via Michaelangelo Conte/ NJ.com
A groundbreaking was held yesterday for a 69-story, 763-rental unit tower on Jersey City’s waterfront which has been described by a developer as “a neighborhood in a building.”
“It will be a vertical neighborhood,’’ said David Barry, president of Ironstate Development, which is undertaking the project with Mack-Cali Realty.
URL (Urban Ready Living) Harborside apartment building will be part of Mack-Cali’s Harborside Plaza and is the first of three planned high-rise apartments.
In the Atrium at Harborside 3, Mack-Cali President and CEO Mitchell E. Hersh spoke of the $291 million tower, saying, “We believe there is strong demand for a live-work-play environment that offers a true sense of community, all in an amenity-rich, transit-oriented location.’’
Barry noted the great draw of living on the Jersey City waterfront but noted not everyone can afford it. The tower will feature smaller, partially furnished apartments which “use space more efficiently.” But it will have common areas and amenities aimed at fostering a community feel and equating to more living space.
It will include a roof garden, common areas with free WiFi, a cafe in the lobby, a filtered water dispenser in the lobby to cut down on tenant bottled water costs, and other shared amenities.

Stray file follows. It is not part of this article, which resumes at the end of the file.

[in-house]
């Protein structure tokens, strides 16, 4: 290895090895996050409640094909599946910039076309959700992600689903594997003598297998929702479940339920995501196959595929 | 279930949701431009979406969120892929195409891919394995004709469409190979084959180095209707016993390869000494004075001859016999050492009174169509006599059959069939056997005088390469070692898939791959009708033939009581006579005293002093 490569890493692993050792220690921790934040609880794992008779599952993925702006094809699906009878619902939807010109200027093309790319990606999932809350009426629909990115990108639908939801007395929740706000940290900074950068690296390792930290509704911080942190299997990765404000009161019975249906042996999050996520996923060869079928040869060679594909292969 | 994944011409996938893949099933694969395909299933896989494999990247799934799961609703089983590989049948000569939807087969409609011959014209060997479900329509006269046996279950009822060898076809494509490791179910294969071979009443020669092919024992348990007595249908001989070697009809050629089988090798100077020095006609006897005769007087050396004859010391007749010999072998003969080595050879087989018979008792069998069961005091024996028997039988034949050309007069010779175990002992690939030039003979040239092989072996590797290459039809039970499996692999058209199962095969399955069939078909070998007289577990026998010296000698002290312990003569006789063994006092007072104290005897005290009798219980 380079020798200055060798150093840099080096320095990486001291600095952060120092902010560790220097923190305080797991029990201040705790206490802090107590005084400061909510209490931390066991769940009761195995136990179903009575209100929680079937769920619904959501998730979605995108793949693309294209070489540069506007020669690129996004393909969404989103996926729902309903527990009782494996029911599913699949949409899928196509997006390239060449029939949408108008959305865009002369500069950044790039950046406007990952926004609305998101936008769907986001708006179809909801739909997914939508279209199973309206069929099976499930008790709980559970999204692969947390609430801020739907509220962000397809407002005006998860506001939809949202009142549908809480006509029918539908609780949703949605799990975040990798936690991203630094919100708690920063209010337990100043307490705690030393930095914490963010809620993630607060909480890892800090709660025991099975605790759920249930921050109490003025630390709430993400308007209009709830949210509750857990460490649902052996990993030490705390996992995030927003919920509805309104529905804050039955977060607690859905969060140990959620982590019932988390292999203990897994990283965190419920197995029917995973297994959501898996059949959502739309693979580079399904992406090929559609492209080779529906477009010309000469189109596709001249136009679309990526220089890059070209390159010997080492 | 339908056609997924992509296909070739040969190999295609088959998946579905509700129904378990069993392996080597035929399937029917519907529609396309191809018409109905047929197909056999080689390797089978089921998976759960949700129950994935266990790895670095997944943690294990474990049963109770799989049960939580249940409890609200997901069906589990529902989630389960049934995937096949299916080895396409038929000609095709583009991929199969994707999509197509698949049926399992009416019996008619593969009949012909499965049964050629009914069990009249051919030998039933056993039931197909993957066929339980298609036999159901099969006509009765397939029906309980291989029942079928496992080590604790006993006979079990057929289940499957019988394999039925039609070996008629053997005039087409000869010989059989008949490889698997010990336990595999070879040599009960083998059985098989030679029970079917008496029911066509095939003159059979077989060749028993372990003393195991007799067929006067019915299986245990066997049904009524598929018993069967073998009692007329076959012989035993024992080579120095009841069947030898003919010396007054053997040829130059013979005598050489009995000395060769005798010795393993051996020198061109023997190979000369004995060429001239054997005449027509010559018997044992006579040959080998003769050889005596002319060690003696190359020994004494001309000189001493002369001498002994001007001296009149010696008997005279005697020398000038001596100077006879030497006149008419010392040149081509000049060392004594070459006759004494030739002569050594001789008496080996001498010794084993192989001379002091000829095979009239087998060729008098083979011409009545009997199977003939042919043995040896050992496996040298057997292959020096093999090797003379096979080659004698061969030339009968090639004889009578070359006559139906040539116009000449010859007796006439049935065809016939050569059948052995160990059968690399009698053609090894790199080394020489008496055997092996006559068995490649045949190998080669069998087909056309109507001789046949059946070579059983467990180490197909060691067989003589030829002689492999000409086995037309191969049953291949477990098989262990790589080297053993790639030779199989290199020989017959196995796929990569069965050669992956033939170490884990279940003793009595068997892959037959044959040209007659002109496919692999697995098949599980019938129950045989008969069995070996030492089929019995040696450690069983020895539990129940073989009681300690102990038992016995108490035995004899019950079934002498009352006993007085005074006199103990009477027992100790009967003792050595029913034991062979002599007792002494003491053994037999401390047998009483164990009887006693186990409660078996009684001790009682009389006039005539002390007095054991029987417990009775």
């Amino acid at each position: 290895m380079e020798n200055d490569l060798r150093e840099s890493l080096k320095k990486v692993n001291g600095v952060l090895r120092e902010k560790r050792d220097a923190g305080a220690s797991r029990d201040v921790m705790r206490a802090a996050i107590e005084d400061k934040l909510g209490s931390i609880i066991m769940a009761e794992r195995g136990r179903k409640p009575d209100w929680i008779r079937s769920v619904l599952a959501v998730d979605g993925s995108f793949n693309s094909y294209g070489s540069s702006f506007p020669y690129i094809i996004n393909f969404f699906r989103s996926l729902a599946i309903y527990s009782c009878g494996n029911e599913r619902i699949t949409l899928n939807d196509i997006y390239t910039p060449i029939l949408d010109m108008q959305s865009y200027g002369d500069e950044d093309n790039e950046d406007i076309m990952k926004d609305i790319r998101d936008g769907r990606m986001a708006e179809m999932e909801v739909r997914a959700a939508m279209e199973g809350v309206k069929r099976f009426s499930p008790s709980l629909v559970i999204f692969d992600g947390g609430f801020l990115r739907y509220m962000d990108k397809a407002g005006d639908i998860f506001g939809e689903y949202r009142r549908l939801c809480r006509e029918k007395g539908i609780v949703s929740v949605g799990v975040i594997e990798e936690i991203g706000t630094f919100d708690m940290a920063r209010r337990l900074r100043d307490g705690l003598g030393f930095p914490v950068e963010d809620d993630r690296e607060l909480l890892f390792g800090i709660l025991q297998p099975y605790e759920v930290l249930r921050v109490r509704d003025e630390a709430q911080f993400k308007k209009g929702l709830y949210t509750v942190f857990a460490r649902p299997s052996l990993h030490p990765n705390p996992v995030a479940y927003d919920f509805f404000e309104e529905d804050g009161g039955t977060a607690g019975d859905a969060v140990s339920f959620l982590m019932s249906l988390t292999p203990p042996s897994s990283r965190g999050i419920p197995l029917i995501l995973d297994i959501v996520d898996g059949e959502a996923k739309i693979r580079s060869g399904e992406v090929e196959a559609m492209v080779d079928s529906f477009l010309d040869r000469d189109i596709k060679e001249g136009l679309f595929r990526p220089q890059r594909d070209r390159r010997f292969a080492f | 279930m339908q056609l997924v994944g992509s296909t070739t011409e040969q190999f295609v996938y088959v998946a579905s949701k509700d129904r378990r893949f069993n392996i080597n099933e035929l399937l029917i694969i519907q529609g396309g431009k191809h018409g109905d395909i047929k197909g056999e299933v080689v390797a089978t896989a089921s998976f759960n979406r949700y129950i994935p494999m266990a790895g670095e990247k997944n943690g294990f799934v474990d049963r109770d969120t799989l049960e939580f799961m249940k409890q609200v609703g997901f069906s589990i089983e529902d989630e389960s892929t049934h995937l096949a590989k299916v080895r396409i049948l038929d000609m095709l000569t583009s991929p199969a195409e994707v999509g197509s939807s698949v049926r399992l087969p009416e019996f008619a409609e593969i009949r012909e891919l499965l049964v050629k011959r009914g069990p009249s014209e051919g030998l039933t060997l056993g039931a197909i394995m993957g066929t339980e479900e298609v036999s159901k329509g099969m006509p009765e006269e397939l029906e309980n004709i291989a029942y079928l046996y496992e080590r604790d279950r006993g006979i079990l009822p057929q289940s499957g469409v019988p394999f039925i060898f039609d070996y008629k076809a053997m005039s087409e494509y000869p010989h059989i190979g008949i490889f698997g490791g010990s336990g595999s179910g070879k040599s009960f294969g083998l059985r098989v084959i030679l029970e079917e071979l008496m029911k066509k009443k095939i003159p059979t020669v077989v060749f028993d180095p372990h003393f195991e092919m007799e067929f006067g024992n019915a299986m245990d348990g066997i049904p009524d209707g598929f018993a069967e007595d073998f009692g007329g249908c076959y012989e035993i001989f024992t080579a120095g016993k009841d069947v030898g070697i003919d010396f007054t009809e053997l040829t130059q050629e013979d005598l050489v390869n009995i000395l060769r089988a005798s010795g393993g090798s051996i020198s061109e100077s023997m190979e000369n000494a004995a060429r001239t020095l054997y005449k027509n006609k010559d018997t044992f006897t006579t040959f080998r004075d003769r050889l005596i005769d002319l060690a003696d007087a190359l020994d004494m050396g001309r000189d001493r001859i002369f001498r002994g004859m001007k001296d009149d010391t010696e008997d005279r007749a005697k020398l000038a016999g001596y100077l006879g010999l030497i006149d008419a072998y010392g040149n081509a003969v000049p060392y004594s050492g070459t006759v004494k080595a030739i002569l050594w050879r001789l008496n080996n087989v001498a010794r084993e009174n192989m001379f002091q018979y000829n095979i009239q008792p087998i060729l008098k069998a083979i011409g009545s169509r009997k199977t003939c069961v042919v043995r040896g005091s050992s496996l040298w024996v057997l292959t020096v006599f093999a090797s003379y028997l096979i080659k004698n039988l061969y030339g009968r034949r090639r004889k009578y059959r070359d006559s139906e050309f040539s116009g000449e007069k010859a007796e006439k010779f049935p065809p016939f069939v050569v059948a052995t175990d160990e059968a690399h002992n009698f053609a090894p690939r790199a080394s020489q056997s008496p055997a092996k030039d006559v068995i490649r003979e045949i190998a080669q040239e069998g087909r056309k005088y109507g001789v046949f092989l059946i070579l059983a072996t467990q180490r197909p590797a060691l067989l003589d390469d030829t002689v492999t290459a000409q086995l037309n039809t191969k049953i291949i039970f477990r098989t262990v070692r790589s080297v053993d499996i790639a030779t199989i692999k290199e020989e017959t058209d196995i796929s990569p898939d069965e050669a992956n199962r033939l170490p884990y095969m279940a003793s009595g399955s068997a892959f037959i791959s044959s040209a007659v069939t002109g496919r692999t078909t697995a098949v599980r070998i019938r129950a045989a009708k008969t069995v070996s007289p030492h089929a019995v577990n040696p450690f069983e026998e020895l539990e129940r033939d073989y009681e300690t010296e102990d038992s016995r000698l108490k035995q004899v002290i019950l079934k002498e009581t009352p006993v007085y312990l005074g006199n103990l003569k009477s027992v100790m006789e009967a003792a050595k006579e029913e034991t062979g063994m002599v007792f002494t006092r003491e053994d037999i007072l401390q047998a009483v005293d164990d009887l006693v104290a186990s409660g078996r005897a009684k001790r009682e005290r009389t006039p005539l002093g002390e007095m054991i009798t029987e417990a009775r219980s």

The facility will “make it easy for a young urban resident to move in without a hassle,’’ Barry said. “I think these buildings (the project will eventually be comprised of three towers) capture the essence of Jersey City’s vibrant economy.’’
The cost of the rentals has not yet been determined, a spokesman said. The tower will be built adjacent to Harborside 5, which is on Hudson Street off Christopher Columbus Drive near Exchange Place. It is to be completed in 2016.
The developers received $33 million in tax credits from the state Economic Development Authority in October for the first tower.
Jersey City Mayor Steven Fulop spoke at yesterday’s event that was attended by more than 100 people and credited the administration of former Mayor Jerramiah T. Healy for handling the preliminary phases of the project. Fulop said the project speaks to the vibrancy of the city and thriving development seen in it.
“Not only will this be the tallest residential building in the state, the project also incorporates sustainability elements and develops a community-style concept through public spaces,’’ said Fulop. “We are pleased to be breaking ground on this exciting project today.’’
Star-Ledger staff writer Tom De Poto contributed to this report